French adventurer, 75, missing at sea in rowboat attempt to cross Atlantic
26 January 2022 | 10:41 am
French adventurer Jean-Jacques Savin, who set off in a rowboat from Portugal on January 1 to cross the Atlantic solo, has vanished at sea with his boat found overturned and empty near the Azores archipelago, Portugal's navy said. The 75-year-old Savin's support team had said in a Facebook post on Saturday that his body had been found inside the cabin of his sleek, purpose-built boat Audacious, but late on Sunday issued another statement signed by his daughter Manon that the body had not been recovered.
After being on hold for months due to the Covid-19 pandemic, French archaeological missions are back in Egypt, where many treasures are waiting to be discovered. Exploring the city of Luxor is a dream for many archaeologists, who each day hope their painstaking work will yield fresh treasures. A few kilometres from the Valley of the Kings, Isabelle Régen and her team are studying one of the most fascinating tombs discovered in the country. Our France 2 colleagues report, with FRANCE 24's Olivia Bizot.
July 12 marks the fifth anniversary of a landmark ruling by the independent Permanent Court of Arbitration at The Hague that rejected China's claims to contested islands in the South China Sea. Despite the 2016 ruling, Beijing has deployed forces to prevent fishers from the Philippines from accessing the waters.
It began as one of Hitler's craziest ideas: to construct 4,000 kilometres of defences along the entire coastline of mainland Europe. Some 76 years later, local governments, private individuals and companies are trying to give a second life to sections of the infamous Atlantic Wall. In the Finistère department of Brittany in western France, a half-buried bunker now houses a museum featuring the voices of those who lived under German occupation. Meanwhile, an abandoned bunker on Brittany's Cap Fréhel peninsula is now home to a group of bats. FRANCE 24 takes a closer look at these sites and more.
They're nicknamed the gorillas – or bodyguards – of the French Republic. The police officers of the force's Protection Unit are in charge of the security of French and foreign dignitaries but also candidates for France's presidential elections, as well as other figures who require special protection. We take a rare look at the strenuous selection process policemen and women have to go through before taking on the job. Our France 2 colleagues report, with FRANCE 24's James Vasina.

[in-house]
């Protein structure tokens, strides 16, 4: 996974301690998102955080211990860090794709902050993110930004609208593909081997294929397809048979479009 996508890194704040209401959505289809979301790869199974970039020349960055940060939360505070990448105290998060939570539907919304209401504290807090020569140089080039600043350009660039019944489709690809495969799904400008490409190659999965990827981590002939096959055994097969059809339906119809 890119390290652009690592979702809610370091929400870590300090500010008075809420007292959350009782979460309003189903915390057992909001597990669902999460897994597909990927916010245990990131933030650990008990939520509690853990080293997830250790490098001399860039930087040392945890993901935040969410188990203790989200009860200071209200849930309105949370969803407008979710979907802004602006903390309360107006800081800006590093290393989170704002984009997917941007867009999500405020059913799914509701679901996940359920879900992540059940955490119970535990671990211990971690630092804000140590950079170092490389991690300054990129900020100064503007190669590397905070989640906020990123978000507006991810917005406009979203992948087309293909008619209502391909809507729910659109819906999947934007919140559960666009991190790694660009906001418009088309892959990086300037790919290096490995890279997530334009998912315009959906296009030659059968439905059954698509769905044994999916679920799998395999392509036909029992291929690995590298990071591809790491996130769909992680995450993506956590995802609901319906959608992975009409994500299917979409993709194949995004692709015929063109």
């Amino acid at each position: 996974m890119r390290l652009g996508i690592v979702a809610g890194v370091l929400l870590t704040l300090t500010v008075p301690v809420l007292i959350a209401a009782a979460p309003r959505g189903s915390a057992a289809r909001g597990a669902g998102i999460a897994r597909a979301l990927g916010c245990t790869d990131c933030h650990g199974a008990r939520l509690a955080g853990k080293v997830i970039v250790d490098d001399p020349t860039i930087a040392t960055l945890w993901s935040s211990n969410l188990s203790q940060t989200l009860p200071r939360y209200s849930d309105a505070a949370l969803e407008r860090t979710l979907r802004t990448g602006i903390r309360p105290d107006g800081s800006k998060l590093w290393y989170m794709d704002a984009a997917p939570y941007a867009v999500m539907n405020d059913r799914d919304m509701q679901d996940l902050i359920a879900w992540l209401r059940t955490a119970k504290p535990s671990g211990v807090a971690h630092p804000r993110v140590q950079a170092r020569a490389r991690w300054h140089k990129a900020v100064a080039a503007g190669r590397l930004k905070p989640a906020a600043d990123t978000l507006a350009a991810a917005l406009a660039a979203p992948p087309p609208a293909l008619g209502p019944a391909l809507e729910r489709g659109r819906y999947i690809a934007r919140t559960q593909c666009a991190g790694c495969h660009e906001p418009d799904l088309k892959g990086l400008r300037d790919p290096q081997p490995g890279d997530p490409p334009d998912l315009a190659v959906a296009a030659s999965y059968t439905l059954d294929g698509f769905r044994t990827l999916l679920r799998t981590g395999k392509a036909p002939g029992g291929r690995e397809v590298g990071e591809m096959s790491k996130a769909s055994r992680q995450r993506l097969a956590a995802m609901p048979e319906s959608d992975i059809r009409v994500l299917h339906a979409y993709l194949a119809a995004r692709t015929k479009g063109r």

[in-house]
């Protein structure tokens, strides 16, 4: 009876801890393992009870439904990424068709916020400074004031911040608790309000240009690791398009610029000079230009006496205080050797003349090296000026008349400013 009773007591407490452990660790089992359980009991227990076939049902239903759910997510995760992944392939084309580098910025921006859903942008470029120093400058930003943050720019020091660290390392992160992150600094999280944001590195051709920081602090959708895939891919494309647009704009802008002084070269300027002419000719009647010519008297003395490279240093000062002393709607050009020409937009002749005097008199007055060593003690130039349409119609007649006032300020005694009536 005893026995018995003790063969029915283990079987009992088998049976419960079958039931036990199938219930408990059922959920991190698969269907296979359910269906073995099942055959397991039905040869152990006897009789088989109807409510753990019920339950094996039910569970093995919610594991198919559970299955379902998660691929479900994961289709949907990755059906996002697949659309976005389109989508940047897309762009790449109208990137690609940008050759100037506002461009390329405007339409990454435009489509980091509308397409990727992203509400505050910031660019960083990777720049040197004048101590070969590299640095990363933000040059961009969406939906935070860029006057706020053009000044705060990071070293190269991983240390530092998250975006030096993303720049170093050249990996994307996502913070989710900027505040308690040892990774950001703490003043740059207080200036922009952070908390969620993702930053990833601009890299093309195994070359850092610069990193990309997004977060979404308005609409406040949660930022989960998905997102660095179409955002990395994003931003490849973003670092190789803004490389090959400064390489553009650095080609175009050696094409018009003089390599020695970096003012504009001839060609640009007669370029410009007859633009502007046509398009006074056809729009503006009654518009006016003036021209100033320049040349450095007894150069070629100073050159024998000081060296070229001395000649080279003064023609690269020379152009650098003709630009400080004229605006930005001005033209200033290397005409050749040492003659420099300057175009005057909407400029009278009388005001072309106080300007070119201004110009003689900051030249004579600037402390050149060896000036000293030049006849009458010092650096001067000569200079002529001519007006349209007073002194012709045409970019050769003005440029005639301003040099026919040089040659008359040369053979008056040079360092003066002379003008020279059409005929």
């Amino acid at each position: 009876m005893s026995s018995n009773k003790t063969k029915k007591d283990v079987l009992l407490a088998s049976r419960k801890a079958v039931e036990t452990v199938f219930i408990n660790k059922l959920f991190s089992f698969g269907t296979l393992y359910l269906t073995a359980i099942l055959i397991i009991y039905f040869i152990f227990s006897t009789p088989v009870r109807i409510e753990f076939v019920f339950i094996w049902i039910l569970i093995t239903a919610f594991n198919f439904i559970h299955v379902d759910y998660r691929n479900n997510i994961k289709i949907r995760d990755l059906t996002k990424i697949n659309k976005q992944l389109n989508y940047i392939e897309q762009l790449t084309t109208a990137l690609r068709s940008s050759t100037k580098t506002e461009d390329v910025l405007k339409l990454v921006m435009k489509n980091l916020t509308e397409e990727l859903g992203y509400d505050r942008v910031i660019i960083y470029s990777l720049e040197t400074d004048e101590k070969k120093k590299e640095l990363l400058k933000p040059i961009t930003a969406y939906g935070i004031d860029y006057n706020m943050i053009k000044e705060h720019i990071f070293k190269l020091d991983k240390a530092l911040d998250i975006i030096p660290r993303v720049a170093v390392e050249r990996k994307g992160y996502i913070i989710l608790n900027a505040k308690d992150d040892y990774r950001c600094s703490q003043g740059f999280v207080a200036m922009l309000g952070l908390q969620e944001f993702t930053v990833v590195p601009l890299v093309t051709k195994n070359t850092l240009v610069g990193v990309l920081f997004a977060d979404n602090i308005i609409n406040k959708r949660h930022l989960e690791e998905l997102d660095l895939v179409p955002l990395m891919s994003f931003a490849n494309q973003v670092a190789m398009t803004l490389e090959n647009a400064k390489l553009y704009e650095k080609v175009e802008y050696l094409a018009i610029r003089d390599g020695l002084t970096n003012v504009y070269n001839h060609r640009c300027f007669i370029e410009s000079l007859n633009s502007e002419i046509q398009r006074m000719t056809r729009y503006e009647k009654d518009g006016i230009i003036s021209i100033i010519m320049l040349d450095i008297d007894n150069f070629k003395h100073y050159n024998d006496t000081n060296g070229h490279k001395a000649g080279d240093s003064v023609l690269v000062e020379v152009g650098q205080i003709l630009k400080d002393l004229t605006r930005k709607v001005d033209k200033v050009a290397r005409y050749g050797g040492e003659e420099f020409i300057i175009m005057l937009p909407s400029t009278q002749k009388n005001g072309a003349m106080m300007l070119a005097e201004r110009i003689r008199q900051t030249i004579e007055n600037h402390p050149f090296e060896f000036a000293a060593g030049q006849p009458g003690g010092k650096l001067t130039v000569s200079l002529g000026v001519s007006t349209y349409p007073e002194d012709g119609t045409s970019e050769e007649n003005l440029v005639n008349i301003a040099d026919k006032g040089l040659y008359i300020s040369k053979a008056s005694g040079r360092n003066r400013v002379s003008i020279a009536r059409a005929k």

Many Facebook groups based in Mali and Nigeria began sharing a video of a helicopter on December 9, claiming it showed an aircraft delivering weapons to terrorists. In Mali, the posts often accused the French government of operating the helicopter, while posts coming from Nigeria laid the blame on the Nigerian government. In reality, the video is from neither one of these countries – it was filmed in the Central African Republic during a routine supply drop.
In this edition, we’re focusing on the French delicacy of foie gras. One of France’s most cherished foods, it’s a staple at Christmas tables across the country. But foie gras is also a source of controversy. There are ethical concerns about how it is produced, which has led several French cities to ban it for official gatherings. The move has launched a fierce national debate.
French troops left their military base in Timbuktu as part of a reorganization of Operation Barkhane announced by French president Emmanuel Macron in June. The Kidal and Tessalit bases were handed over to the Malian army in October and November, respectively.
Papers react to the political debate sparked by the decision to fly the European flag from the Arc de Triomphe. Most agree it boils down to political opportunism in an election year, with La Croix pointing out that it's the EU that should be offended for having its flag flown from a monument representing Napoleonic conquest. We also look at 2022's controversial sporting events, a Moroccan YouTuber seeking asylum in France, and a warning for cat owners.
North Korea has been facing sanctions by the United Nations since 2006 over its nuclear weapons program. There are nearly a dozen UN sanctions that target individuals and the government. But they are hard to enforce.
When Emmanuel Macron first ran for president five years ago, he touted himself as a disruptor; a leader who could reform France from outside the box of the traditional political parties. It turns out the reformer can sometimes be a loose cannon. We ask our panel about the incumbent's latest shock statement that's got the chattering classes going in Paris.
Our first stop in our new show FrancEurope is the Italian capital Rome and the prestigious setting of the Villa Medici. It's home to the Academy of France and each year a select group of contemporary artists receive a fellowship, allowing them to work on their dream project in a uniquely cossetted setting. Our reporters Luke Brown and Xavier Chemisseur were lucky enough to get a sneak peek of what the artists-in-residence have been working on.
He's the controversial poet-provocateur idolised as France's biggest literary export, holding up a mirror to the grim truths of contemporary France. Michel Houellebecq's eighth book "Anéantir", which translates as "Annihilate", hits bookshelves today with a massive print run of 300,000 copies.
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